Thus, there is no a priori reason why the “first resurrection” must necessarily be understood as a physical one, first because John is speaking about souls and second because the NT frequently uses the terms “to live” and even “to be raised up” in a profoundly spiritual sense. Furthermore, it should be remembered that in Revelation John is displaying before us things from a heavenly perspective, as God sees them: For the world, martyred Christians are dead, but in truth they are alive, reigning and judging with Christ. Those who were under the earthly kings’ rule, now are themselves heavenly kings; those condemned by the earthly judges are now judges belonging to the highest court.
One of the promises earlier made to the overcomers was that they can’t be harmed by the second death (2:11). Again, John says here that “the second death has no power over them” (20:6). An intriguing feature is that while both the first resurrection and the second death are mentioned, neither the second resurrection nor the first death are. However, the later are implied by the former. Following this logic, the first death must be physical death (Cf. Heb 9:27), and the second resurrection must be that described in 20:12f. This is obviously a physical resurrection.
Some interpreters contend that if the second resurrection is a physical one, then the first one should be of the same kind. But this is arbitrary, as can be readily seen when we consider the nature of the first and second deaths. Our Lord spoke of spiritual and physical death in the same verse: “let the dead bury their own dead” (Matt 8:22). And again, “Do not be afraid of those who kill the body but cannot kill the soul [first death]. Rather, be afraid of the one who can destroy both soul and body in hell [second death]” (Matt 10:28). If there is both a physical (first) death and a spiritual, eternal, second death, it seems reasonable to assume that the same thing may be true of the resurrection. Thus, if the second resurrection is physical, the first must be spiritual. To sum up this chiasm:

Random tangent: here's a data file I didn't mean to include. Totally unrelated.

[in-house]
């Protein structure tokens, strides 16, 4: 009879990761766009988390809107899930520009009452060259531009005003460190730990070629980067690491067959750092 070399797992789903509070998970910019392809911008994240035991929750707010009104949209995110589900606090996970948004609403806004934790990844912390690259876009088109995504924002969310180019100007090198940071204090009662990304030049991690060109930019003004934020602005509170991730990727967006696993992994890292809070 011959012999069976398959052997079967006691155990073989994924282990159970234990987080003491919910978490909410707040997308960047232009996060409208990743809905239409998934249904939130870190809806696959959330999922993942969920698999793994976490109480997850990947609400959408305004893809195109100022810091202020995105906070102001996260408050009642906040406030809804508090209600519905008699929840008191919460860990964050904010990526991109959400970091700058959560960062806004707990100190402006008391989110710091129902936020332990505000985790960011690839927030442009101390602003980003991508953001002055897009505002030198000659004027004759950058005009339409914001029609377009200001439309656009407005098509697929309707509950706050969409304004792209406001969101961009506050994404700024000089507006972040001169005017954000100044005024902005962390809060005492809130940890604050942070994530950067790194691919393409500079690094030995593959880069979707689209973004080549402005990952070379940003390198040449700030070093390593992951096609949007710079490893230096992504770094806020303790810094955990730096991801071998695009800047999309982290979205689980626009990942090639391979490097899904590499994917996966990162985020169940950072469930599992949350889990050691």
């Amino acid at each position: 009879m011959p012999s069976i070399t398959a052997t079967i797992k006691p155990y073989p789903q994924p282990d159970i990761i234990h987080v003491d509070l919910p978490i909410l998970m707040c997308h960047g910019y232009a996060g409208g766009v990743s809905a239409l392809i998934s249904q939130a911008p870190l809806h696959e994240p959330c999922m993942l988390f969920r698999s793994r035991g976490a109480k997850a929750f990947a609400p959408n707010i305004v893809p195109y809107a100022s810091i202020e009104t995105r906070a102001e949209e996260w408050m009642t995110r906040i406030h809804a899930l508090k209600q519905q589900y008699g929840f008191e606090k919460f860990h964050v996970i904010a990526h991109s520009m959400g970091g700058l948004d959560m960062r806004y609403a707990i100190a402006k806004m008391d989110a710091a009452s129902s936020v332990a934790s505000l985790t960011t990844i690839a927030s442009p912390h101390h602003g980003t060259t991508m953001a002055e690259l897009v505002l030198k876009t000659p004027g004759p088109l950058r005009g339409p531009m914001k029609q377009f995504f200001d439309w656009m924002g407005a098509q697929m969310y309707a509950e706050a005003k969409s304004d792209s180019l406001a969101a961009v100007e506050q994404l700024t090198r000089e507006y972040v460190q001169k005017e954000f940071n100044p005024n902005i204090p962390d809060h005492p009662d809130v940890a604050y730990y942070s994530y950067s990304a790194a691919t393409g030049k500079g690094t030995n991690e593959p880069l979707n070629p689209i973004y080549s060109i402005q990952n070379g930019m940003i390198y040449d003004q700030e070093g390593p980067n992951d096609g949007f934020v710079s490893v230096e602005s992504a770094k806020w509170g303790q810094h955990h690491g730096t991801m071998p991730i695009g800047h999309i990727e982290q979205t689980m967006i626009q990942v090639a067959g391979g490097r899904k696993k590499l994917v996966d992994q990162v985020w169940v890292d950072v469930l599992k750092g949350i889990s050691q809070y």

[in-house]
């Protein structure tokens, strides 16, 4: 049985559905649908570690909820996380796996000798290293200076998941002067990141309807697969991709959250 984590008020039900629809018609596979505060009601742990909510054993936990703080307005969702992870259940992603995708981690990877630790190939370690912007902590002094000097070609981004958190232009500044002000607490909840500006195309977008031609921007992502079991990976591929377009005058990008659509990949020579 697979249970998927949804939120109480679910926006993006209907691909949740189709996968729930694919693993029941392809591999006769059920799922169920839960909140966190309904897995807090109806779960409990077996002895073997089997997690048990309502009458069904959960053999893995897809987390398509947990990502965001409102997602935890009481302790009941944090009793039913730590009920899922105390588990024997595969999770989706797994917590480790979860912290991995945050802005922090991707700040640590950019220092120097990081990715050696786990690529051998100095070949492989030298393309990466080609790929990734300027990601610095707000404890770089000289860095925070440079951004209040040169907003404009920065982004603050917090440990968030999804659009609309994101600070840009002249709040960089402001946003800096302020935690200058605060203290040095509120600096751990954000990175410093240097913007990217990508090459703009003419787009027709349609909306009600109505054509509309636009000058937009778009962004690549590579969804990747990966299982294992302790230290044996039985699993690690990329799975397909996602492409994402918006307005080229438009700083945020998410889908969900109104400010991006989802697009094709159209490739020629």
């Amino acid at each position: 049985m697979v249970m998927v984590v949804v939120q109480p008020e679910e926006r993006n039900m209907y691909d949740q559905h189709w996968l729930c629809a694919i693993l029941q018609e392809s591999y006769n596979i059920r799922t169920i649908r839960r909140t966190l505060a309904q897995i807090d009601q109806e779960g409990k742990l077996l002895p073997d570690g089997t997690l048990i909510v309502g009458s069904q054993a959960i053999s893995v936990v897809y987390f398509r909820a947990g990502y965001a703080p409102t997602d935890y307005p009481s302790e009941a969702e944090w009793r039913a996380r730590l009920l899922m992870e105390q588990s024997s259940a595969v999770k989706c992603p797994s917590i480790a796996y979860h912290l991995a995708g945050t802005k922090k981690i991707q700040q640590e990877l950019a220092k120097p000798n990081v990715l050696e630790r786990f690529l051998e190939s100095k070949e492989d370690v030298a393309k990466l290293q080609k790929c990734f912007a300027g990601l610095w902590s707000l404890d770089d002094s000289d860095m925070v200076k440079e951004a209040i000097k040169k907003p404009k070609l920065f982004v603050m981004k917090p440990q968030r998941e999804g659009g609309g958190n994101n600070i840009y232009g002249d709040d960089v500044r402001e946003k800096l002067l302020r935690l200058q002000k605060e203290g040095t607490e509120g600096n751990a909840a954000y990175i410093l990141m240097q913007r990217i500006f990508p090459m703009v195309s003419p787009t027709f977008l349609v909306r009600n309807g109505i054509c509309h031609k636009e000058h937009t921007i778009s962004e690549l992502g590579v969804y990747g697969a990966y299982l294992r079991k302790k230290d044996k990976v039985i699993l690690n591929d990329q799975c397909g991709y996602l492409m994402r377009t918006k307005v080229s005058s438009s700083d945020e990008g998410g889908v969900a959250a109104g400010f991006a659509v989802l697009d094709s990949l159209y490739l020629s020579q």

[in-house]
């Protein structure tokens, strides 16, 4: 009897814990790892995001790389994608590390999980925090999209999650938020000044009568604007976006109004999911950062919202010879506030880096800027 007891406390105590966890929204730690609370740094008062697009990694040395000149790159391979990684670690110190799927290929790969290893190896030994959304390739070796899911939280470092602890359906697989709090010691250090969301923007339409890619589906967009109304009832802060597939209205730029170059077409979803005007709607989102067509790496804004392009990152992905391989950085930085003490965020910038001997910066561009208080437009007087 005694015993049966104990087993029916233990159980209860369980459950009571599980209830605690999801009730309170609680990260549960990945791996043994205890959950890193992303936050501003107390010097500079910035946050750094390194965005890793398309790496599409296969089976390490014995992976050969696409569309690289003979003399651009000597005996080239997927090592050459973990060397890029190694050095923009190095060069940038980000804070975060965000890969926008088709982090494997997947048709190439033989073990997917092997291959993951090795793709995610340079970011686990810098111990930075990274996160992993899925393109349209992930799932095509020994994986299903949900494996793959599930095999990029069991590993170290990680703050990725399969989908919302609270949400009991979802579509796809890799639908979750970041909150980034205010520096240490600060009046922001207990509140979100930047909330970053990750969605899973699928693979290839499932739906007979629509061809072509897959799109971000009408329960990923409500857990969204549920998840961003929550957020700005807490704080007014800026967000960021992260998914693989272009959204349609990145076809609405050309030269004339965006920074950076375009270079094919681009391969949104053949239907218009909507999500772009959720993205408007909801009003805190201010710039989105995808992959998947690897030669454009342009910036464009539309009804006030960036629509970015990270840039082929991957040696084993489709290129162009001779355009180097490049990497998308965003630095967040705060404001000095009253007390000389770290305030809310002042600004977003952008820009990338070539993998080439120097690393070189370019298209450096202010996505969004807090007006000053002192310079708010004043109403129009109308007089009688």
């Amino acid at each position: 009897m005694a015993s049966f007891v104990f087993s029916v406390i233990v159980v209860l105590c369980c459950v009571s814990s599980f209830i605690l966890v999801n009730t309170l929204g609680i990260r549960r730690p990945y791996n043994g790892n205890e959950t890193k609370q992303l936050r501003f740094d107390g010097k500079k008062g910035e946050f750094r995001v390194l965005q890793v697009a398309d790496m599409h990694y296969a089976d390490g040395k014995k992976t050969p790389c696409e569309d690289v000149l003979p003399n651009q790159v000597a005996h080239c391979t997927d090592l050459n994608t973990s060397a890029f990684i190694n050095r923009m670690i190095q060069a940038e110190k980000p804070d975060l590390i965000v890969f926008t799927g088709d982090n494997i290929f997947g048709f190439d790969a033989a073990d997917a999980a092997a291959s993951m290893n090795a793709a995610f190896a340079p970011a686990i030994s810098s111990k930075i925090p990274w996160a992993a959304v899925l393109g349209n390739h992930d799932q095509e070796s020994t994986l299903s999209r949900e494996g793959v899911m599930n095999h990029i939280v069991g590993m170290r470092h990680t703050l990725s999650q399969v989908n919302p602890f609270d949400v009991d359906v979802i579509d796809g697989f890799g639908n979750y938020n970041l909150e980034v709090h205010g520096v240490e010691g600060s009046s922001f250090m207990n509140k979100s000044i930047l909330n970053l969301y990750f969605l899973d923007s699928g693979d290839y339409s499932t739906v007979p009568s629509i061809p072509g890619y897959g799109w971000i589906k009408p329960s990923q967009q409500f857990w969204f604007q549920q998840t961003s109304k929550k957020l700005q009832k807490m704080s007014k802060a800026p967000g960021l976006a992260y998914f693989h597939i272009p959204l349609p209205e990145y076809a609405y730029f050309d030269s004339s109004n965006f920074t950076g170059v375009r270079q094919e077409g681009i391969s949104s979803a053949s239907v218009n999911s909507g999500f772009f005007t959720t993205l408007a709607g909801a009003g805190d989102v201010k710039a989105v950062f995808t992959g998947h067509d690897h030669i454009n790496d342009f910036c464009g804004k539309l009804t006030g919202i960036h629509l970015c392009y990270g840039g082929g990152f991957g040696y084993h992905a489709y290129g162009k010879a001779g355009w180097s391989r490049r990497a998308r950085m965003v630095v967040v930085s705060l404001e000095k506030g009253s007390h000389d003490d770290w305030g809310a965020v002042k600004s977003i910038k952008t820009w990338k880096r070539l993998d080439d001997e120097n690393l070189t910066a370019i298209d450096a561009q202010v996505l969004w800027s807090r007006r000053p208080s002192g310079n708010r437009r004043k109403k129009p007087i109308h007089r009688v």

First resurrection (spiritual); First death (physical)
Second resurrection (physical); Second death (spiritual)
Therefore, those who partake in the first resurrection will also partake in the second one, but they won’t go through the second death. Actually, this pattern is also found in Jesus’ words during His earthly ministry:
“I tell you the truth, a time is coming and has now come when the dead will hear the voice of the Son of God and those who hear will live … a time is coming when all who are in their graves will hear his voice and come out – those who have done good will rise to live, and those who have done evil will rise to be condemned” (John 5:25, 28f).
In Christ’s own words, there will be a “resurrection of life” and “a resurrection of condemnation.” At the Lord’s return, only two fates are possible: resurrection (transformation) for life eternal, or resurrection for eternal punishment. There is no indication whatsoever that any believer still alive at the time of the Parousia will remain in his physical, corruptible body; nor there is any hint that unbelievers may remain in that condition after that time. Rather the opposite is taught by 2 Thessalonians 1 and 2 Peter 3.
In summary, that company of overcomers first seen under the heavenly altar, and then singing praises to God before the heavenly throne, is now seen enthroned, as heavenly priests, kings and judges with Christ. There is obviously a progression in their perceived status as the revelation unfolds.